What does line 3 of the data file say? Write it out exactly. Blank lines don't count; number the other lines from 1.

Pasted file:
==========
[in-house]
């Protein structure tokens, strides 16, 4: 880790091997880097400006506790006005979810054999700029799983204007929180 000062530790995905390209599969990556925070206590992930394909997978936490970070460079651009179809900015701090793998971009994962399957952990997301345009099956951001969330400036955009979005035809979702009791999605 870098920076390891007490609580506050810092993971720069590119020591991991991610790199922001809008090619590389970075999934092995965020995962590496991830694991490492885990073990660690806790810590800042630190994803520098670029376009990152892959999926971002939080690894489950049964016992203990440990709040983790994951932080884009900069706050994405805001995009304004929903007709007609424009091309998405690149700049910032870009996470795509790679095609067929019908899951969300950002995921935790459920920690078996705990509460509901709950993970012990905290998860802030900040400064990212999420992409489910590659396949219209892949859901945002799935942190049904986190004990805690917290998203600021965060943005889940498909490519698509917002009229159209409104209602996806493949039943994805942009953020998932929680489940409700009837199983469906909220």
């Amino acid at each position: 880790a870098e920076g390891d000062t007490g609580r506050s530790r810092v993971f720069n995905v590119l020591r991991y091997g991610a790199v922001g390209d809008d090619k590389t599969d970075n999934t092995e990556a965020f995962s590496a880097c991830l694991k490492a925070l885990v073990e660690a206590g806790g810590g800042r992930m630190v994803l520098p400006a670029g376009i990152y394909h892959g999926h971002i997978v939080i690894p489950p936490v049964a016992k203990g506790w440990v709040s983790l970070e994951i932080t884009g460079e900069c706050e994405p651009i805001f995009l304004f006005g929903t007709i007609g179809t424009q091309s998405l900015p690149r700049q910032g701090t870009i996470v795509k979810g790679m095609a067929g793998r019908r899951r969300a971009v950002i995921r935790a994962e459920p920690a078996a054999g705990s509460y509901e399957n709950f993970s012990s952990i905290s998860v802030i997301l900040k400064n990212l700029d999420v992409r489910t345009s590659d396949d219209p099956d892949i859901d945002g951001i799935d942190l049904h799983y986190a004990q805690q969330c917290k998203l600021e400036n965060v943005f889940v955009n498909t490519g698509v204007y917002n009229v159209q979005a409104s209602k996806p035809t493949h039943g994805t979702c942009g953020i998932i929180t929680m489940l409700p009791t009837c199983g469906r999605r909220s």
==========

């Amino acid at each position: 880790a870098e920076g390891d000062t007490g609580r506050s530790r810092v993971f720069n995905v590119l020591r991991y091997g991610a790199v922001g390209d809008d090619k590389t599969d970075n999934t092995e990556a965020f995962s590496a880097c991830l694991k490492a925070l885990v073990e660690a206590g806790g810590g800042r992930m630190v994803l520098p400006a670029g376009i990152y394909h892959g999926h971002i997978v939080i690894p489950p936490v049964a016992k203990g506790w440990v709040s983790l970070e994951i932080t884009g460079e900069c706050e994405p651009i805001f995009l304004f006005g929903t007709i007609g179809t424009q091309s998405l900015p690149r700049q910032g701090t870009i996470v795509k979810g790679m095609a067929g793998r019908r899951r969300a971009v950002i995921r935790a994962e459920p920690a078996a054999g705990s509460y509901e399957n709950f993970s012990s952990i905290s998860v802030i997301l900040k400064n990212l700029d999420v992409r489910t345009s590659d396949d219209p099956d892949i859901d945002g951001i799935d942190l049904h799983y986190a004990q805690q969330c917290k998203l600021e400036n965060v943005f889940v955009n498909t490519g698509v204007y917002n009229v159209q979005a409104s209602k996806p035809t493949h039943g994805t979702c942009g953020i998932i929180t929680m489940l409700p009791t009837c199983g469906r999605r909220s």